Something isn’t clicking in the US labour market.
On Tuesday, the latest Job Openings and Labour Turnover Survey — or JOLTS — report showed there were 5.757 million jobs available in the US in March, a near record.
Additionally, the number of unemployed persons in the US per job open is down to pre-recession levels at about 1.5 workers per job. In 2010, for example, this number was closer to five unemployed workers per job opening.
And while the abundance of jobs is often interpreted as a sign of strength in the labour market, there’s a persistent and growing gap between the number of jobs available and the number of hires being made that points to a nagging skills gap in the US labour market that still hasn’t been resolved.
Additionally, the amount of time it takes to hire a worker is still at a post-recession high of about 26 days.
There are, of course, a number of interpretations to be taken from this data.
You could see the gap between hires and openings — as well as the time it takes to fill jobs — as signs employers are being more selective, which would be a drag on labour market vitality.
Alternatively, this data could indicate a lack of available workers, thus pressuring both employers’ ability to hire and how long it takes to make those hires, suggesting the balance of power lies with employees rather than employers.
But these trends seem to also point towards a gap in what employers want and what employees can offer.
Simply put, it seems clear there is a skills gap in the US economy that is nagging the labour market.
The most recent data on wage growth indicates that in April average hourly earnings increased 2.5% compared to the prior year.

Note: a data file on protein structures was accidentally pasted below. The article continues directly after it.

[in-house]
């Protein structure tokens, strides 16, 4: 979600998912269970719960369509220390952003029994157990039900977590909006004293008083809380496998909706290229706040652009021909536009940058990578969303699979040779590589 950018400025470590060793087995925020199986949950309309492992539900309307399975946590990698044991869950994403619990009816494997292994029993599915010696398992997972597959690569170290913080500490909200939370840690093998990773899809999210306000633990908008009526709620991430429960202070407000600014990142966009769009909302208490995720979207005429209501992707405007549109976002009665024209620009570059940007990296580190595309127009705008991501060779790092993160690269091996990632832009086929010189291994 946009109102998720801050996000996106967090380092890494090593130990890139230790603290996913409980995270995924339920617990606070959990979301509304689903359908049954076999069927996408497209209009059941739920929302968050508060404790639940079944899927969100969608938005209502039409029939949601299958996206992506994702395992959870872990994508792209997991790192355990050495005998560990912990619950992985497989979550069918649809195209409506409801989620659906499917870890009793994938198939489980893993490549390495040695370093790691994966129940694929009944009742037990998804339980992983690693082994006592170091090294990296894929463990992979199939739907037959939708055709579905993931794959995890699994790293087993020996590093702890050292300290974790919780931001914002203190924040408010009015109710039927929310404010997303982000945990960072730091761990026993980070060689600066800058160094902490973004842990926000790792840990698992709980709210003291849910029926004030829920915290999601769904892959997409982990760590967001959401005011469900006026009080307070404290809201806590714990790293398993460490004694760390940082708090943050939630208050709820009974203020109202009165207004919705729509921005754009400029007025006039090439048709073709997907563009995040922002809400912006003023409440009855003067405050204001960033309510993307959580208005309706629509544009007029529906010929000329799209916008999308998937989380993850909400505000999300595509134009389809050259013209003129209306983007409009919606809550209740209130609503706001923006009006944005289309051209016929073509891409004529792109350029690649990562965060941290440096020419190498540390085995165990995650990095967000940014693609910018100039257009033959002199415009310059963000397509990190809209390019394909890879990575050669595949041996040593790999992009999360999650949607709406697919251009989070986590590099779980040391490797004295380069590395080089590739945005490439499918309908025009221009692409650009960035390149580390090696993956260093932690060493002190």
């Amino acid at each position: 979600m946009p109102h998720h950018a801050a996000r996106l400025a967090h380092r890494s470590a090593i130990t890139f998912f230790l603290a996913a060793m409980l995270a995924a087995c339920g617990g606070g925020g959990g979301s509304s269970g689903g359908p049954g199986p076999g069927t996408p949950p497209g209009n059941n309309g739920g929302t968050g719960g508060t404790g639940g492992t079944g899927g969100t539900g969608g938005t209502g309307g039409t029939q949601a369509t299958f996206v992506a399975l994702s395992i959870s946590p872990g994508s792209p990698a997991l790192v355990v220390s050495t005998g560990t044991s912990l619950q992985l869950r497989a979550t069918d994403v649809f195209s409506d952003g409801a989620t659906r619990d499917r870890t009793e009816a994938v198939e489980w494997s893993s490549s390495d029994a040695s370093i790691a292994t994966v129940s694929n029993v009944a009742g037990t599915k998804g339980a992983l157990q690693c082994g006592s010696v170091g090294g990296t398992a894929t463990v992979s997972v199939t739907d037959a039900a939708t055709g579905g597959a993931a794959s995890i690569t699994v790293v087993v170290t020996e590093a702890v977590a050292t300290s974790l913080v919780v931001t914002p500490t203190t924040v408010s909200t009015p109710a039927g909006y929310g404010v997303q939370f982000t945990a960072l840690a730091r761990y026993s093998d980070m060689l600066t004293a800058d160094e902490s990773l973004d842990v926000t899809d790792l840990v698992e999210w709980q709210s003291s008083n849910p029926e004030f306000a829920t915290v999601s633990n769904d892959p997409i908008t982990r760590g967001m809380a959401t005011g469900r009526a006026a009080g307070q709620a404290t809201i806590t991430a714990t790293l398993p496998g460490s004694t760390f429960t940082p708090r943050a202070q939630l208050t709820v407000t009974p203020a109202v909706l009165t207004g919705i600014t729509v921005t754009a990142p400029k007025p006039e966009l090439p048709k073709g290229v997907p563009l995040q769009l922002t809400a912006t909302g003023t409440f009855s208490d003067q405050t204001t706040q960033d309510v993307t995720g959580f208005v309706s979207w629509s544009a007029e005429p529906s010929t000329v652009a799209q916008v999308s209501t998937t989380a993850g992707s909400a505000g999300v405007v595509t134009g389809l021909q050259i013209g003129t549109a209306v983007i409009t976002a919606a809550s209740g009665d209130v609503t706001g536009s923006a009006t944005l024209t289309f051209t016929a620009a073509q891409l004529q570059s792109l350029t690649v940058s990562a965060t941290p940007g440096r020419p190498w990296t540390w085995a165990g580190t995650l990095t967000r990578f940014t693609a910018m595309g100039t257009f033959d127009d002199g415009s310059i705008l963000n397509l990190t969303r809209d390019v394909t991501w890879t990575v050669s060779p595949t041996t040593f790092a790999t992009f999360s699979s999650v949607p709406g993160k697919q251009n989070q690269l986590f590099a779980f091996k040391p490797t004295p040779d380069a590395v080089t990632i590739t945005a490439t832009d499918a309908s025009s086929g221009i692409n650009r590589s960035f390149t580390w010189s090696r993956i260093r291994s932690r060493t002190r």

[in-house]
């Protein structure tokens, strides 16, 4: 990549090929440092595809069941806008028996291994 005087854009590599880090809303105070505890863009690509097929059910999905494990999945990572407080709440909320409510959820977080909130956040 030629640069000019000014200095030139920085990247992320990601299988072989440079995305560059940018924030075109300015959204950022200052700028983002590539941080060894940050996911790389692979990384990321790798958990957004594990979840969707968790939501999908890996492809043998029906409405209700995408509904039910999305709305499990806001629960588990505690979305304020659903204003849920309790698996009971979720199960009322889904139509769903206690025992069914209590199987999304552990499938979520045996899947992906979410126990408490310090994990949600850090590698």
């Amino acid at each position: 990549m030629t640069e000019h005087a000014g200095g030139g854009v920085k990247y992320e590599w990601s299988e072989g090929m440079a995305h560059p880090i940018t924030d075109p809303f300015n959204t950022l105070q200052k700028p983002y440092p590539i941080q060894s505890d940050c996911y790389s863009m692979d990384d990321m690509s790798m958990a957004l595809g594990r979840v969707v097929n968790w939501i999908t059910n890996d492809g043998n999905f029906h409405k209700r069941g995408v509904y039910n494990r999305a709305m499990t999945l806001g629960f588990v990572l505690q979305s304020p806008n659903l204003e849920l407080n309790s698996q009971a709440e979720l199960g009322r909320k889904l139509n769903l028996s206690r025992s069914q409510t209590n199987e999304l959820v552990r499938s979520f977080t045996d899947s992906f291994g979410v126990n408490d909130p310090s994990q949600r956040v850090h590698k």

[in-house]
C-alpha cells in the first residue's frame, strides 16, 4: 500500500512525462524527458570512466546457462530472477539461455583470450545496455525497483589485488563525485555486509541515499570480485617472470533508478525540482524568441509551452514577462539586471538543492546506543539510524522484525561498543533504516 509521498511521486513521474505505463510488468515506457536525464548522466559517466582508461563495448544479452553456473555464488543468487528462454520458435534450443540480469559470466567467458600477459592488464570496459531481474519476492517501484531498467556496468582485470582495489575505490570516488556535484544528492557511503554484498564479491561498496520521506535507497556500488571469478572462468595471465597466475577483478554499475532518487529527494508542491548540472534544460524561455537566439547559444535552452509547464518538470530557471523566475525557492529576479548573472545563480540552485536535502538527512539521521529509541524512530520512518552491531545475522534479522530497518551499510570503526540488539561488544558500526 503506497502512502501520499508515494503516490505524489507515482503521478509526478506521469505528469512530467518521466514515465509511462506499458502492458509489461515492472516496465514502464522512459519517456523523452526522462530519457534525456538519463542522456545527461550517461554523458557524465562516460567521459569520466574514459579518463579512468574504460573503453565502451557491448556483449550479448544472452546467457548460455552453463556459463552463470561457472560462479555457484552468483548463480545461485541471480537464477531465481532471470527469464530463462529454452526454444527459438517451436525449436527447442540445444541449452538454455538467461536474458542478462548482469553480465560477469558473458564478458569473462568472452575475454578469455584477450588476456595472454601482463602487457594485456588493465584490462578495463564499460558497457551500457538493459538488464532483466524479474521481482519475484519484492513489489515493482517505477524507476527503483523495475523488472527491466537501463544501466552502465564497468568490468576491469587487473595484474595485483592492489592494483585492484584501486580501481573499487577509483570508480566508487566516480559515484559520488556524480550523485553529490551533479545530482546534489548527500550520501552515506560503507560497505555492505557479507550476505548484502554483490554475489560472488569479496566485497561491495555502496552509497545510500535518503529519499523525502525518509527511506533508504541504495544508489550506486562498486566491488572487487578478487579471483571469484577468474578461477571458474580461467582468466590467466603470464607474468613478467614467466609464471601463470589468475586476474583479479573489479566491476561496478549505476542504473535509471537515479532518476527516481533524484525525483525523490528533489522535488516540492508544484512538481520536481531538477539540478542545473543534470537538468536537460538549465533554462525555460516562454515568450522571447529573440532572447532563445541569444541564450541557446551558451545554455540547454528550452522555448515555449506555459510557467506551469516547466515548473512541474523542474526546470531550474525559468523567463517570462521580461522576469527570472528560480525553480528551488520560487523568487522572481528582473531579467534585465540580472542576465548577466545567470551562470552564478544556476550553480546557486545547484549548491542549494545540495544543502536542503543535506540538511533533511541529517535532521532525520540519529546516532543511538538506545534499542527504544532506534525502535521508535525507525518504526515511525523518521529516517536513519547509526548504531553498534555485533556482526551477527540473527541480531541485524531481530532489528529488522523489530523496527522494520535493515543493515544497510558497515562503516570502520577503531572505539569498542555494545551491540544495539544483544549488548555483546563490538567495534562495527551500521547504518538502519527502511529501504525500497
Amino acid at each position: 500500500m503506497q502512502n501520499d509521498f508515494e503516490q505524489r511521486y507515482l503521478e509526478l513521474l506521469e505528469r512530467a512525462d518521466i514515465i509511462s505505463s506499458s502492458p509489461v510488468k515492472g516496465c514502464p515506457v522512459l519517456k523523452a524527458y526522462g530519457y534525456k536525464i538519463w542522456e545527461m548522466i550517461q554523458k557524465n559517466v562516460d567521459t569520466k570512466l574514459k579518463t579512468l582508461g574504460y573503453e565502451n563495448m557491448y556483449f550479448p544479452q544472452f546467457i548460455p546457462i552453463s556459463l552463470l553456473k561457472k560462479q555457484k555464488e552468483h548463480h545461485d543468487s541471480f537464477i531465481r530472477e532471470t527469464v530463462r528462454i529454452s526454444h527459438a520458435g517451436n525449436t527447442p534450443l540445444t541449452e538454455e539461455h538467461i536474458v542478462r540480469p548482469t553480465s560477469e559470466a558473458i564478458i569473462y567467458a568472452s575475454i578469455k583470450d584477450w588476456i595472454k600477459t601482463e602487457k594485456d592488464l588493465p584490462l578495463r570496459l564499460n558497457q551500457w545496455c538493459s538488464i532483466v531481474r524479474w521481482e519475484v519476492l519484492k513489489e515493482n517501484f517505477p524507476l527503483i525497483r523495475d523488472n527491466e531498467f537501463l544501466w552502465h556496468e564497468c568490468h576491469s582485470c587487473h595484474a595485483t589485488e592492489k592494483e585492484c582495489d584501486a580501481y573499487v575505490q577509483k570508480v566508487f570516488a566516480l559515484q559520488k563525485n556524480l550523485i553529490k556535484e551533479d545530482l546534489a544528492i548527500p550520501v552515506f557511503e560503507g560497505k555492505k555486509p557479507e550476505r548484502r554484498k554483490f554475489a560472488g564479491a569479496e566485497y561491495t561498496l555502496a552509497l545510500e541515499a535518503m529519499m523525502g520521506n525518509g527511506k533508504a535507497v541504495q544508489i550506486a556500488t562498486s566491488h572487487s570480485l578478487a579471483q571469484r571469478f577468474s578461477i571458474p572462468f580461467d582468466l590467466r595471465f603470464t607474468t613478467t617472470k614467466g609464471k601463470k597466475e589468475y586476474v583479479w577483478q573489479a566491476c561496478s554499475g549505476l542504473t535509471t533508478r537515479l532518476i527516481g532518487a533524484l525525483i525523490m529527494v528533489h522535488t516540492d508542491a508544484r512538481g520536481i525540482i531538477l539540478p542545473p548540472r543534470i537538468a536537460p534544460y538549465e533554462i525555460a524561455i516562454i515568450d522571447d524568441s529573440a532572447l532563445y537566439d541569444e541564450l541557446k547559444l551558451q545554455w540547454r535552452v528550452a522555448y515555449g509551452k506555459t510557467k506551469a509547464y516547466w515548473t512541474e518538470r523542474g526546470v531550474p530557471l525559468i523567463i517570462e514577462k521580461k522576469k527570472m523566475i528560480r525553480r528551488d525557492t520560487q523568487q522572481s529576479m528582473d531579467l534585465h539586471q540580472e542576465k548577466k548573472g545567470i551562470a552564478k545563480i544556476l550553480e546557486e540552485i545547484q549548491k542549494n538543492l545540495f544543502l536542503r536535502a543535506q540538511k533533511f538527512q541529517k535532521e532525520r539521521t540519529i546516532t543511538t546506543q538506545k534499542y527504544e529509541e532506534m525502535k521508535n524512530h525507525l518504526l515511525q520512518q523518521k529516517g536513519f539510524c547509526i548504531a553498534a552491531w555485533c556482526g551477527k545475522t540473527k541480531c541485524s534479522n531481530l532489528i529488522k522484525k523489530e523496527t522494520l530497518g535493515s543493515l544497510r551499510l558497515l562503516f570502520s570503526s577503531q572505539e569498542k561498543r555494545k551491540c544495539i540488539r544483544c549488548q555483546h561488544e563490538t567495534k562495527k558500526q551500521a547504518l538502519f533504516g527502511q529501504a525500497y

So wage gains are decent, but not putting the kind of money in the pockets of consumers that is really pressuring consumer prices and placing pressure on the Fed to raise interest rates.
Tuesday’s JOLTS report also showed the quits rate is at 2.1%, near post-crisis highs but not really accelerating. So there’s a pocket of workers in the economy that are confident enough to leave their current jobs for something else, but we’re not seeing defections en masse.
It takes a lot to quit a job and while this rate is basically at 10-year highs, there’s been little change in how many workers are quitting their jobs over about the last year.
The labour, while still seeing overall job gains, has simply not become more dynamic over the last year.
And the more we see a gap between openings and hires while wage growth remains tepid, the more clear it becomes that the skills gap in the labour market is not being satisfyingly resolved.
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